Parking remains tight

As the spring semester advances and students’ schedules settle, things become routine, except for parking. With the deletion of parking spaces as the result of construction projects, there is no appreciable improvement of congestion, even with the addition of about 150 spaces along Saunders Street, which falls short of the reported 197.

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PAY AS YOU PARK (Ashley Keller)

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As the spring semester advances and students’ schedules settle, things become routine, except for parking.

With the deletion of parking spaces as the result of construction projects, there is no appreciable improvement of congestion, even with the addition of about 150 spaces along Saunders Street, which falls short of the reported 197.

There is no immediate evidence that parking needs will be relieved in the near future. On any given busy weekday students drive around the parking lots, civilly asking pedestrians whether they are leaving or staying. This scene is a normal occurrence in the parking lots at Riverside Community College. Desperate students can also be seen parking along red curbs, in residential lots or on dirt hills.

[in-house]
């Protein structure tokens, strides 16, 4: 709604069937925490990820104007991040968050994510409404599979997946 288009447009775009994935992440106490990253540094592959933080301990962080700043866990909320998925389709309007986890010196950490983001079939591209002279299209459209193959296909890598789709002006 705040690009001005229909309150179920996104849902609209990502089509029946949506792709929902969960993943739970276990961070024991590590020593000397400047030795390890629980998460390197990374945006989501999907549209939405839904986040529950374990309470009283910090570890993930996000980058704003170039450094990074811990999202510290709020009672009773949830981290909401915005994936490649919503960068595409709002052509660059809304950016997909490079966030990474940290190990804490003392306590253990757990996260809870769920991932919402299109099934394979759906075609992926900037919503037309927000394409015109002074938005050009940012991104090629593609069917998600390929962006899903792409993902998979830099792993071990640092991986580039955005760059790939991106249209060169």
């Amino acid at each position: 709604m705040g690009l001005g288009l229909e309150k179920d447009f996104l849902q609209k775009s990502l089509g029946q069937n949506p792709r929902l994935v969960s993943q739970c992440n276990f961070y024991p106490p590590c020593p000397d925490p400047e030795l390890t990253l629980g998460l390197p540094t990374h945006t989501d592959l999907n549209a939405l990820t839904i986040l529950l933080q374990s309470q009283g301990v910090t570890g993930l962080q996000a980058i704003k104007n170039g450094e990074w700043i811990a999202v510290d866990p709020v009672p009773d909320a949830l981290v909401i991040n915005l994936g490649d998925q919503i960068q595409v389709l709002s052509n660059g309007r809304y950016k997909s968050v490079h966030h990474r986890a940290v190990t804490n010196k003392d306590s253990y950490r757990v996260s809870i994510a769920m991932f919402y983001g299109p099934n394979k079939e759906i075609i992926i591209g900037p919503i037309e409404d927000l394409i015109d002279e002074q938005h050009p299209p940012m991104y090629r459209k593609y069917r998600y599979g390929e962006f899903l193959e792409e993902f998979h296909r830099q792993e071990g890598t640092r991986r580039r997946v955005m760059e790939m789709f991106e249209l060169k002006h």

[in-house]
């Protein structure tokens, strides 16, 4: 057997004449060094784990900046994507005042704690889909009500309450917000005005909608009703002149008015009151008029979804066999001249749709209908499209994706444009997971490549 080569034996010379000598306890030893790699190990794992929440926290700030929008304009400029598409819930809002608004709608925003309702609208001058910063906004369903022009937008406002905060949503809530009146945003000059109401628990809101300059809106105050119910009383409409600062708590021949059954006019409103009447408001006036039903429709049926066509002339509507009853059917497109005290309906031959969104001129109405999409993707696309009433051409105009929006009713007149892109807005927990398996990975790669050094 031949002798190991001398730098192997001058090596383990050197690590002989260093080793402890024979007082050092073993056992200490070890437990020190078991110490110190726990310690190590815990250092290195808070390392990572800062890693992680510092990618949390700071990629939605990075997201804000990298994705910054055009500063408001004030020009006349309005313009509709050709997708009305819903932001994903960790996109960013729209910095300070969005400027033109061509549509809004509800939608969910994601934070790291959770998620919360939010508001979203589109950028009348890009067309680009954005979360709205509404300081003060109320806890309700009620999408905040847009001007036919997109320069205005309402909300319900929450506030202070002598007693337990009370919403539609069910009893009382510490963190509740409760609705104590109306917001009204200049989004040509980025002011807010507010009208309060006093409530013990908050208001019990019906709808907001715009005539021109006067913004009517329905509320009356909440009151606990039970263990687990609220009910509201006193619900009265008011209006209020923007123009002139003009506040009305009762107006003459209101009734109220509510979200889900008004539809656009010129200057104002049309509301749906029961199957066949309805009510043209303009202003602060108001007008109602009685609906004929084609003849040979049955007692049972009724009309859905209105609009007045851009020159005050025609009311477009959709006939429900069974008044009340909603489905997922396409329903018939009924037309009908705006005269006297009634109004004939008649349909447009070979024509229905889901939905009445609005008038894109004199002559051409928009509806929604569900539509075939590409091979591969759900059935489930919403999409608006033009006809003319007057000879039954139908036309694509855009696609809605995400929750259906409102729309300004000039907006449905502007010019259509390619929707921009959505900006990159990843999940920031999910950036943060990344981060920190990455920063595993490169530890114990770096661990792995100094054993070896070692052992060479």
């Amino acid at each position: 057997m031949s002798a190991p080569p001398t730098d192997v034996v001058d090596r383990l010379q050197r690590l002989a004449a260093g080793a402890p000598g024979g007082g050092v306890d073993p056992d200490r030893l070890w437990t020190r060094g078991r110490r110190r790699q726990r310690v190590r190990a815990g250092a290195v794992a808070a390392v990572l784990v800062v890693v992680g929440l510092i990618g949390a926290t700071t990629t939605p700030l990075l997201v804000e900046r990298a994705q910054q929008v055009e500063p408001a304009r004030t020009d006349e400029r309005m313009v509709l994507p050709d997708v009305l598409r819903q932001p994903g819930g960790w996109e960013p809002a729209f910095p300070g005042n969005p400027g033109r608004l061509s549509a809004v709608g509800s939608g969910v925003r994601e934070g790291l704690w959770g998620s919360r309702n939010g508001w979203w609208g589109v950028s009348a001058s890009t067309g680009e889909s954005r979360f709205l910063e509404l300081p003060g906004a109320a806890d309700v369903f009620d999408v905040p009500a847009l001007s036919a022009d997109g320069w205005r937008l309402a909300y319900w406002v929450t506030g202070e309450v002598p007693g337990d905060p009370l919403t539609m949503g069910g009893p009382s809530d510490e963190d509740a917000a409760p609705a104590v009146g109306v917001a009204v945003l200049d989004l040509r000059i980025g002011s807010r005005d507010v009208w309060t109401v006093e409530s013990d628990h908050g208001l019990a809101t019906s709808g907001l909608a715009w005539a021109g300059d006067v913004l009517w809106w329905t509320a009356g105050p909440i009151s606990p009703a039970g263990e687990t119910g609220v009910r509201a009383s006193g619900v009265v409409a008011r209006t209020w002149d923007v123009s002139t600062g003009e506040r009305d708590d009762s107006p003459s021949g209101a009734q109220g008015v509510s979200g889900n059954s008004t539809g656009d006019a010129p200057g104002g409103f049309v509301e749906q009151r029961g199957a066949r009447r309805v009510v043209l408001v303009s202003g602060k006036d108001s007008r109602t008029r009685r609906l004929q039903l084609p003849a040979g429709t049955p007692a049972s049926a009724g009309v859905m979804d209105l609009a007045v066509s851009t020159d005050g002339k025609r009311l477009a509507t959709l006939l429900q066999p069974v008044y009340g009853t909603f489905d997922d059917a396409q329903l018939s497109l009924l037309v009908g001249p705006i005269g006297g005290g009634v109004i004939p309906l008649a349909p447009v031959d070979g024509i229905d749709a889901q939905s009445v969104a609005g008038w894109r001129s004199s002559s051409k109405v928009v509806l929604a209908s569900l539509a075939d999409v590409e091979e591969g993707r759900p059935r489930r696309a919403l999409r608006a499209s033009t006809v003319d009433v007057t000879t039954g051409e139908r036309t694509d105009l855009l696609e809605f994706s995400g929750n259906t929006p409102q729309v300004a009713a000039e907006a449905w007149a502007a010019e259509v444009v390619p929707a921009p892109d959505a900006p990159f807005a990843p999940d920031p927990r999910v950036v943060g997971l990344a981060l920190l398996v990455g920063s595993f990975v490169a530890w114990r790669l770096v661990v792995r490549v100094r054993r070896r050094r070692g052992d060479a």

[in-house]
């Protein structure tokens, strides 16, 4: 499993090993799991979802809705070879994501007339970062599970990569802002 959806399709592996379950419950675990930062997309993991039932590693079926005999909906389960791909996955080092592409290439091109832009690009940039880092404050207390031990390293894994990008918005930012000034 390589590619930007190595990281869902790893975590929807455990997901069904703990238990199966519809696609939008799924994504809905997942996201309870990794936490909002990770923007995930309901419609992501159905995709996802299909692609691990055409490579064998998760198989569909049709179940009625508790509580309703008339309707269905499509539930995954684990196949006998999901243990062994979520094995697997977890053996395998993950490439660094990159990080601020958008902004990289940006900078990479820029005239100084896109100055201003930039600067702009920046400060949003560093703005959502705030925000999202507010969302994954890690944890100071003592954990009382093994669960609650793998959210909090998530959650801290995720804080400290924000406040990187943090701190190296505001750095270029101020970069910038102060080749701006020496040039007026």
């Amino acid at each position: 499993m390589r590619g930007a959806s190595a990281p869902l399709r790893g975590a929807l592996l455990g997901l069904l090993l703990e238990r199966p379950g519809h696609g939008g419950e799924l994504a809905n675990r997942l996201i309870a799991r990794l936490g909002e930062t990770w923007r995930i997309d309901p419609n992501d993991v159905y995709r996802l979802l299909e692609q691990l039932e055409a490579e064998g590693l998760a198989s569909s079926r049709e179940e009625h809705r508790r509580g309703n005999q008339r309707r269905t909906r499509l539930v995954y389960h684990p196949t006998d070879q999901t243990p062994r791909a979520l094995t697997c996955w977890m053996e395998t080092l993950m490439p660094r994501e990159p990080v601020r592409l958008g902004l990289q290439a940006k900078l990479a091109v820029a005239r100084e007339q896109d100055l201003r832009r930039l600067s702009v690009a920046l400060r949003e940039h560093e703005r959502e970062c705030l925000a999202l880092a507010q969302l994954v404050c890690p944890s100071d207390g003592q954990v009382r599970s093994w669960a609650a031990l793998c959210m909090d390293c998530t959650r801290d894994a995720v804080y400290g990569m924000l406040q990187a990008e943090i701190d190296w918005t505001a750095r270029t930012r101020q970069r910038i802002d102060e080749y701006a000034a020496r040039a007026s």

In regards to the construction of new parking spots, the need to build upwards, instead of outwards, is evident. The construction of the parking garage is the only solution that is in the works, albeit an expensive one. Whether the parking structure will actually accommodate parking needs or just barely keep pace with an ever-increasing student population remains to be seen.

RCC lacks a trolley system to ferry students to campus from the surrounding neighborhoods. A trolley system could be a fluid solution, serving to reverse parking and traffic disorder, while fostering a greater sense of community.

Furthermore, Riverside Transit Agency could cooperate with the college and ease parking woes by providing student discounted fares and passes.

There are other options for students to get to campus that help to ease the parking situation, such as carpooling or biking to school. But these are limited solutions for a student population as widely distributed as RCC’s.

As of yet, increasing parking space has not proved successful in enabling students to get to class easier. Other options for transportation to campus involving RCC and city participation must be explored.

In the meantime, students must make do with the parking spaces added on Saunders Street or any other additional spaces and hope that parking enforcement continues to pass them by.

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